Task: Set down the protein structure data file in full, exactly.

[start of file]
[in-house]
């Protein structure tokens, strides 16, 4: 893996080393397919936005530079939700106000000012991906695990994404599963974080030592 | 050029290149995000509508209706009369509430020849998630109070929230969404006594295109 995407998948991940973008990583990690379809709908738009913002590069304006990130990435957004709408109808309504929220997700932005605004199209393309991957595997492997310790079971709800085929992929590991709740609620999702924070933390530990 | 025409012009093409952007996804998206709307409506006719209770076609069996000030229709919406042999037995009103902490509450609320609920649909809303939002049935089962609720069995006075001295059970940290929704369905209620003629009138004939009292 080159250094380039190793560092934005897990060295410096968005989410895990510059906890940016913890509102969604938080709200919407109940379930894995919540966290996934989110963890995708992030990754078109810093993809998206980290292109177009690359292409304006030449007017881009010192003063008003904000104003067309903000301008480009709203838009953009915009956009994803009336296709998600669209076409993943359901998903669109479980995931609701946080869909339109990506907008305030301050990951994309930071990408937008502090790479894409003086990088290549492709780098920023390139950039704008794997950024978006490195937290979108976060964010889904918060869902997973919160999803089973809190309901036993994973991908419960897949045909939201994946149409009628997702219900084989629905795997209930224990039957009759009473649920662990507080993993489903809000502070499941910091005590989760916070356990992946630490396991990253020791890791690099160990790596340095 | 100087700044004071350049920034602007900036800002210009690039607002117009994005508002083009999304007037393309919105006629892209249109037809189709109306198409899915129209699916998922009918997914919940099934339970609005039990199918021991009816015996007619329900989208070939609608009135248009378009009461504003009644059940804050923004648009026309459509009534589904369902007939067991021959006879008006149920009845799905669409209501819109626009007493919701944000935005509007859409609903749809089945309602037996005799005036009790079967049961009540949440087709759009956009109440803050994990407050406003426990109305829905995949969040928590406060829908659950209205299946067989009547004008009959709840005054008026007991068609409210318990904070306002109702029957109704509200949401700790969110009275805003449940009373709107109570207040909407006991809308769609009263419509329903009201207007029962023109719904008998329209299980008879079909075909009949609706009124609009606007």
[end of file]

[in-house]
């Protein structure tokens, strides 16, 4: 893996080393397919936005530079939700106000000012991906695990994404599963974080030592 | 050029290149995000509508209706009369509430020849998630109070929230969404006594295109 995407998948991940973008990583990690379809709908738009913002590069304006990130990435957004709408109808309504929220997700932005605004199209393309991957595997492997310790079971709800085929992929590991709740609620999702924070933390530990 | 025409012009093409952007996804998206709307409506006719209770076609069996000030229709919406042999037995009103902490509450609320609920649909809303939002049935089962609720069995006075001295059970940290929704369905209620003629009138004939009292 080159250094380039190793560092934005897990060295410096968005989410895990510059906890940016913890509102969604938080709200919407109940379930894995919540966290996934989110963890995708992030990754078109810093993809998206980290292109177009690359292409304006030449007017881009010192003063008003904000104003067309903000301008480009709203838009953009915009956009994803009336296709998600669209076409993943359901998903669109479980995931609701946080869909339109990506907008305030301050990951994309930071990408937008502090790479894409003086990088290549492709780098920023390139950039704008794997950024978006490195937290979108976060964010889904918060869902997973919160999803089973809190309901036993994973991908419960897949045909939201994946149409009628997702219900084989629905795997209930224990039957009759009473649920662990507080993993489903809000502070499941910091005590989760916070356990992946630490396991990253020791890791690099160990790596340095 | 100087700044004071350049920034602007900036800002210009690039607002117009994005508002083009999304007037393309919105006629892209249109037809189709109306198409899915129209699916998922009918997914919940099934339970609005039990199918021991009816015996007619329900989208070939609608009135248009378009009461504003009644059940804050923004648009026309459509009534589904369902007939067991021959006879008006149920009845799905669409209501819109626009007493919701944000935005509007859409609903749809089945309602037996005799005036009790079967049961009540949440087709759009956009109440803050994990407050406003426990109305829905995949969040928590406060829908659950209205299946067989009547004008009959709840005054008026007991068609409210318990904070306002109702029957109704509200949401700790969110009275805003449940009373709107109570207040909407006991809308769609009263419509329903009201207007029962023109719904008998329209299980008879079909075909009949609706009124609009606007």